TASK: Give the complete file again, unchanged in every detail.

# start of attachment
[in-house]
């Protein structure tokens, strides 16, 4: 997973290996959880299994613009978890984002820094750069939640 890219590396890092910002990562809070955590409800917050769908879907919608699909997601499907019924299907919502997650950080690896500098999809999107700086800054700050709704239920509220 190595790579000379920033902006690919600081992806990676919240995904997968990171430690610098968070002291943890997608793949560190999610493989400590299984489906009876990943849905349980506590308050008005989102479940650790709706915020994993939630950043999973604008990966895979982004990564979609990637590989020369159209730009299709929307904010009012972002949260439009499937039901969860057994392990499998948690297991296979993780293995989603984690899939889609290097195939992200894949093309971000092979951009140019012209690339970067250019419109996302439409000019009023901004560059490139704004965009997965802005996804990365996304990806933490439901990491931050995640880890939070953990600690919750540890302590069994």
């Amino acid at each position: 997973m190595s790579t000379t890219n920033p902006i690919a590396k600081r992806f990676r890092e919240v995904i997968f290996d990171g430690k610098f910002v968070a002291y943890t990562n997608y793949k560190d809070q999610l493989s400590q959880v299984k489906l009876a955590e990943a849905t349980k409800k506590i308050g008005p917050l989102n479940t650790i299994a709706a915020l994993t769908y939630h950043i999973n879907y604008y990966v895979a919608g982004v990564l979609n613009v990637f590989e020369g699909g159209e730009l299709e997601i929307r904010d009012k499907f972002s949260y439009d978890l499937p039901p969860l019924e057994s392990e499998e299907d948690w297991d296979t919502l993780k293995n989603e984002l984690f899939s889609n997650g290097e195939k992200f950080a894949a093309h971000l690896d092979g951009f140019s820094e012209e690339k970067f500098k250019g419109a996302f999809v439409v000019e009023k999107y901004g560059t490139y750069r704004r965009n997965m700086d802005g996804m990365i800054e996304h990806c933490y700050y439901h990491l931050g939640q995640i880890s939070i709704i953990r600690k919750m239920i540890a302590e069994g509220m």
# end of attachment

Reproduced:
[in-house]
């Protein structure tokens, strides 16, 4: 997973290996959880299994613009978890984002820094750069939640 890219590396890092910002990562809070955590409800917050769908879907919608699909997601499907019924299907919502997650950080690896500098999809999107700086800054700050709704239920509220 190595790579000379920033902006690919600081992806990676919240995904997968990171430690610098968070002291943890997608793949560190999610493989400590299984489906009876990943849905349980506590308050008005989102479940650790709706915020994993939630950043999973604008990966895979982004990564979609990637590989020369159209730009299709929307904010009012972002949260439009499937039901969860057994392990499998948690297991296979993780293995989603984690899939889609290097195939992200894949093309971000092979951009140019012209690339970067250019419109996302439409000019009023901004560059490139704004965009997965802005996804990365996304990806933490439901990491931050995640880890939070953990600690919750540890302590069994």
């Amino acid at each position: 997973m190595s790579t000379t890219n920033p902006i690919a590396k600081r992806f990676r890092e919240v995904i997968f290996d990171g430690k610098f910002v968070a002291y943890t990562n997608y793949k560190d809070q999610l493989s400590q959880v299984k489906l009876a955590e990943a849905t349980k409800k506590i308050g008005p917050l989102n479940t650790i299994a709706a915020l994993t769908y939630h950043i999973n879907y604008y990966v895979a919608g982004v990564l979609n613009v990637f590989e020369g699909g159209e730009l299709e997601i929307r904010d009012k499907f972002s949260y439009d978890l499937p039901p969860l019924e057994s392990e499998e299907d948690w297991d296979t919502l993780k293995n989603e984002l984690f899939s889609n997650g290097e195939k992200f950080a894949a093309h971000l690896d092979g951009f140019s820094e012209e690339k970067f500098k250019g419109a996302f999809v439409v000019e009023k999107y901004g560059t490139y750069r704004r965009n997965m700086d802005g996804m990365i800054e996304h990806c933490y700050y439901h990491l931050g939640q995640i880890s939070i709704i953990r600690k919750m239920i540890a302590e069994g509220m």